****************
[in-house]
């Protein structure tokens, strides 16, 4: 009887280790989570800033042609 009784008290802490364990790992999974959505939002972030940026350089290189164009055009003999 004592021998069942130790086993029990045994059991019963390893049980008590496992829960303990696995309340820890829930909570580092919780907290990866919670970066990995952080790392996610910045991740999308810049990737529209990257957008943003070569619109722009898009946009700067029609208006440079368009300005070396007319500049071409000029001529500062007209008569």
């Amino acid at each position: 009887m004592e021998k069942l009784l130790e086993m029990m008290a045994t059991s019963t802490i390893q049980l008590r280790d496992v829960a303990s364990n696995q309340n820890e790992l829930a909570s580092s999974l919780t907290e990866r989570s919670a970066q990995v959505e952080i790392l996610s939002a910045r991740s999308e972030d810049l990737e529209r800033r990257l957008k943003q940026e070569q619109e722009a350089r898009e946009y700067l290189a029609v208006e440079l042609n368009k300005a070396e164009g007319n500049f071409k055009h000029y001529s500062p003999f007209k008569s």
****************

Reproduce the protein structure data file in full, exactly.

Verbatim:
[in-house]
């Protein structure tokens, strides 16, 4: 009887280790989570800033042609 009784008290802490364990790992999974959505939002972030940026350089290189164009055009003999 004592021998069942130790086993029990045994059991019963390893049980008590496992829960303990696995309340820890829930909570580092919780907290990866919670970066990995952080790392996610910045991740999308810049990737529209990257957008943003070569619109722009898009946009700067029609208006440079368009300005070396007319500049071409000029001529500062007209008569």
């Amino acid at each position: 009887m004592e021998k069942l009784l130790e086993m029990m008290a045994t059991s019963t802490i390893q049980l008590r280790d496992v829960a303990s364990n696995q309340n820890e790992l829930a909570s580092s999974l919780t907290e990866r989570s919670a970066q990995v959505e952080i790392l996610s939002a910045r991740s999308e972030d810049l990737e529209r800033r990257l957008k943003q940026e070569q619109e722009a350089r898009e946009y700067l290189a029609v208006e440079l042609n368009k300005a070396e164009g007319n500049f071409k055009h000029y001529s500062p003999f007209k008569s």